This week I visited South Africa on a lecture tour to three of its cities. It is not my first trip to South Africa since the end of apartheid. It’s my fifth. Still I never cease to marvel at the miracle of racial harmony that is this remarkable nation. In Cape Town you don’t feel it as much, seeing the white and black populations do not seem to be as integrated. But in Johannesburg and elsewhere it’s an incredible thing to see whites and blacks living and interacting together as if nothing had ever kept them apart.
The problems of post-apartheid South Africa are well-known and revolve principally around violence in its major cities. Homes in Johannesburg have a fortress-like quality to them and you cannot spot one that doesn’t have either barbed wire or, better, and electrified wiring atop a high stone wall. But all the residents agree the crime has subsided dramatically and the South African economy seems to growing a lot better than it is in the United States. While there are still some shanty towns, South Africa strikes one as modern, forward-looking, and upbeat. It is, quite simply, one of the finest places in the world to visit.
There are some obvious similarities between South Africa and Australia – where I visit so often seeing that my wife is from Sydney – which explains why tens of thousands of South African exiles chose to emigrate to Australia more than any other country. But the obvious difference is that for the most part Australia is a homogenous society of whites. True, there are many Asians and a scattering of Aboriginals in the big cities. But what you feel most in Australia – itself one of the most beautiful countries in the world – is a white country flourishing in its own self-contained continent. South Africa could not be more different. It’s a country of blacks with many whites. It has a large and thriving Islamic population and its Jewish community is vibrant, philanthropic, and well-established. It has all the flavor of Africa yet set in a first world economy. It has lessons to share with all the world about racial coexistence. I don’t live here. I am only on a guest. But here are some of the obvious lessons that come to mind the mind of a visitor.
1. South African blacks possess an incredible capacity for forgiveness. True, there is the occasional black demagogue who preaches prejudice and revenge against whites. But they are the tiny exception that proves the overall rule. The black leadership of South Africa is committed to total racial harmony and it’s impressive. And when you compare it to what’s going on next-door with their neighbor, the murderous dictator Robert Mugabe, responsible for the deaths of tens of thousands of whites and blacks, you get a good idea of how remarkable the South African black community is. When I visited Zimbabwe last year I saw a country paralyzed with fear. In South Africa I see a country flourishing amid cohesiveness and forgiveness.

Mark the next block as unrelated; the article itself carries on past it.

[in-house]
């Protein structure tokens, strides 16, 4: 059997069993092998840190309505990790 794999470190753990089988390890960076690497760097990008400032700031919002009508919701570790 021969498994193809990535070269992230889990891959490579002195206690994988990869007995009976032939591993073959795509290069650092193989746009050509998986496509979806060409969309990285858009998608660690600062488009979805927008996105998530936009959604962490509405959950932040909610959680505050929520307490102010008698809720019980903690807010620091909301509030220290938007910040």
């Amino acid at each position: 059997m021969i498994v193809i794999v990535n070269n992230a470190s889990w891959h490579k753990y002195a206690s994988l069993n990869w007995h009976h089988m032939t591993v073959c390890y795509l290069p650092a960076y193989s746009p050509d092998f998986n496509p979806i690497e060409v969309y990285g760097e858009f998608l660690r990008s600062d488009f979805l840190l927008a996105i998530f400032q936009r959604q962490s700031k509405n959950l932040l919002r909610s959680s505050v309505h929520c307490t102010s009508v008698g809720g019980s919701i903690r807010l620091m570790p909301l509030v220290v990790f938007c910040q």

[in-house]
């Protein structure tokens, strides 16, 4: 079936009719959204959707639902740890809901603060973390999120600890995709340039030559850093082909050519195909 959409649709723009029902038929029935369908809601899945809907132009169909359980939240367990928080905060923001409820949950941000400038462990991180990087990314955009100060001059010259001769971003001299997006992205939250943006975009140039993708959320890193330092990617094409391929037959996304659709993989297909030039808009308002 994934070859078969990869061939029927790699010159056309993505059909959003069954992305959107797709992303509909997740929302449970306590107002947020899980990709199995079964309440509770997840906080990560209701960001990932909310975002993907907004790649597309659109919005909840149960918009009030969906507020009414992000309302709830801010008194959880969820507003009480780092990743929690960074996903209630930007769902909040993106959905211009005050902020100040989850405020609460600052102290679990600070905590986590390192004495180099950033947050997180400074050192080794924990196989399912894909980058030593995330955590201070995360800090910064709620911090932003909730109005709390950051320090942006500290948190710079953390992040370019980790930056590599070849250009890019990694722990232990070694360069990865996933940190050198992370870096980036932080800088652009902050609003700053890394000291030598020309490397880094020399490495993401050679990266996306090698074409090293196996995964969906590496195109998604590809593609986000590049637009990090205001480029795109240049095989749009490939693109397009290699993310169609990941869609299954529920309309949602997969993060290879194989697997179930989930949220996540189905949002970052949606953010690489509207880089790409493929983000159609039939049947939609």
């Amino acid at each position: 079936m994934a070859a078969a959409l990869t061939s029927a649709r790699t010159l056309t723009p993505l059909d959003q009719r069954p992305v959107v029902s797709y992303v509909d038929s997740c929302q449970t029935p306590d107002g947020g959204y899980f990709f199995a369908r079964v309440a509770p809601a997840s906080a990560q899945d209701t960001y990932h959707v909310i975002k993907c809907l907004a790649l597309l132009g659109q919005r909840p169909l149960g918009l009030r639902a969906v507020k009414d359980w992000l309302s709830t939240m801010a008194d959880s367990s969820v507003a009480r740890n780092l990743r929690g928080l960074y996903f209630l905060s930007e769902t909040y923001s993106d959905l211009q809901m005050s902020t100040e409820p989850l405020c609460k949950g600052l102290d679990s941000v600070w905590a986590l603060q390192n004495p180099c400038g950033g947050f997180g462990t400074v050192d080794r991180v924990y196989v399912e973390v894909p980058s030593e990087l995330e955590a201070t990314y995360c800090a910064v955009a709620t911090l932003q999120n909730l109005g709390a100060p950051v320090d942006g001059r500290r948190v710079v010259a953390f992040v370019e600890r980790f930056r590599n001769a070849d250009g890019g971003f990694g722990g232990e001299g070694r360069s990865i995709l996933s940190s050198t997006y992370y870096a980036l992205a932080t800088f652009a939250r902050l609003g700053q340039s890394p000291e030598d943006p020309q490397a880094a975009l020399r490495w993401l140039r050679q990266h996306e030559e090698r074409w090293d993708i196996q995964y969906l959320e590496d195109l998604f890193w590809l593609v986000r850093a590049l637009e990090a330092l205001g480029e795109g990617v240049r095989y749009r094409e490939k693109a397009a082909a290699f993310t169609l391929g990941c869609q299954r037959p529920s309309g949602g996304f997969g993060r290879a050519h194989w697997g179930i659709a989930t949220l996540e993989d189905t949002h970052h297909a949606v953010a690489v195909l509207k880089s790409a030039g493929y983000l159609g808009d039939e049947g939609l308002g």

2. It all comes down to leadership. Few would argue that Nelson Mandela is the most respected statesman alive. With good reason. The man is that rare human who somehow transcended what life did to him. In a world where so many emerge so utterly twisted by life’s complications – not to mention its tribulations – Mandela is a man utterly uncomplicated. In the simplicity of his convictions he inspired a nation to transcend its troubled history and move into a brighter future. The South African book stores are filled with his new best-seller which focuses on Mandela in his own words. If any American wants to know how the country must have viewed Washington while he was alive during revolutionary times, just come to South Africa. Mandela is a man revered. There is also the incredible fact of his having let go of power after a single term in office as President, an act that reminds this American of Washington surrendering his commission to Congress as soon as the revolutionary war was won.
3. Culture can unite people in ways that few other things can. Wherever you go in South Africa you feel the deep-ingrained African culture. True, it is a modern country and one cannot discount the qualities brought to this part of Africa by Europeans who gave it its modern hew. But none of that erases the deep feel of Africa that surrounds you at every turn. America, whose culture increasingly is that of fast-food, reality TV, and a salacious recording industry has much to learn from how South Africa has held on to an older culture that brings together young and old, black and white, religious and secular.
Rabbi Shmuley Boteach’s newest book is ‘Honoring the Child Spirit: Learning and Inspiration from Our Children.’ Follow his trip to Africa on Twitter @RabbiShmuley.
On Tuesday night, December 14, Rosie O’Donnell and I will be
conducting a public conversation in New Jersey about families and kids, the
celebrity culture and the affects of fame, balancing work and career, and
learning how to inspire our children.
It’s a subject Rosie is eminently qualified to address. This is, after
all, the woman who walked away from one of television’s most successful
programs and tens of millions dollars per year in order to raise her children.
It will be followed by a fundraiser for Turn Friday Night Into Family Night,
our national campaign to create weekly family dinners so that children are
prioritized in the lives of their parents.
So forty percent of
Americans in a Pew Research and Time magazine poll think that marriage is
caput. And who can blame them? Marriage in our time is such a bore that eighty
percent of married couples use their one date night a week, usually a Saturday,
to go to a movie. Here they have an evening to finally get to know each other
again as man and woman rather than Mom and Dad and the silence is so deafening
that they require Hollywood noise to fill the empty spaces.